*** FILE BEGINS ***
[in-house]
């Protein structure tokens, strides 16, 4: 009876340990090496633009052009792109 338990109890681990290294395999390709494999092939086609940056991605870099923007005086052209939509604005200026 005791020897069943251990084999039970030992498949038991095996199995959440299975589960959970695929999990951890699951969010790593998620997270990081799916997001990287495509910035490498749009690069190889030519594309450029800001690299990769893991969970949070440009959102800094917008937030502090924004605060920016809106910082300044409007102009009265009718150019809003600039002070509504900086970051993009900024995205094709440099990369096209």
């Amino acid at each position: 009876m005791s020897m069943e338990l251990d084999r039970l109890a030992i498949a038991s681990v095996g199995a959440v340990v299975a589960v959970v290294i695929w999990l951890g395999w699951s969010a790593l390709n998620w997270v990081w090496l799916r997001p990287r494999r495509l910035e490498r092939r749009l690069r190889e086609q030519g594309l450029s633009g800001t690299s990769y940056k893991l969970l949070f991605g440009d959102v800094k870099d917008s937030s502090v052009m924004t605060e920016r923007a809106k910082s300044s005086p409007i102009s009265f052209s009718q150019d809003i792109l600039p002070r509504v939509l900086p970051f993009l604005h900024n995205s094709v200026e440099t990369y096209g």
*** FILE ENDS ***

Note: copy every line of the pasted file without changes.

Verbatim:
[in-house]
């Protein structure tokens, strides 16, 4: 009876340990090496633009052009792109 338990109890681990290294395999390709494999092939086609940056991605870099923007005086052209939509604005200026 005791020897069943251990084999039970030992498949038991095996199995959440299975589960959970695929999990951890699951969010790593998620997270990081799916997001990287495509910035490498749009690069190889030519594309450029800001690299990769893991969970949070440009959102800094917008937030502090924004605060920016809106910082300044409007102009009265009718150019809003600039002070509504900086970051993009900024995205094709440099990369096209």
């Amino acid at each position: 009876m005791s020897m069943e338990l251990d084999r039970l109890a030992i498949a038991s681990v095996g199995a959440v340990v299975a589960v959970v290294i695929w999990l951890g395999w699951s969010a790593l390709n998620w997270v990081w090496l799916r997001p990287r494999r495509l910035e490498r092939r749009l690069r190889e086609q030519g594309l450029s633009g800001t690299s990769y940056k893991l969970l949070f991605g440009d959102v800094k870099d917008s937030s502090v052009m924004t605060e920016r923007a809106k910082s300044s005086p409007i102009s009265f052209s009718q150019d809003i792109l600039p002070r509504v939509l900086p970051f993009l604005h900024n995205s094709v200026e440099t990369y096209g």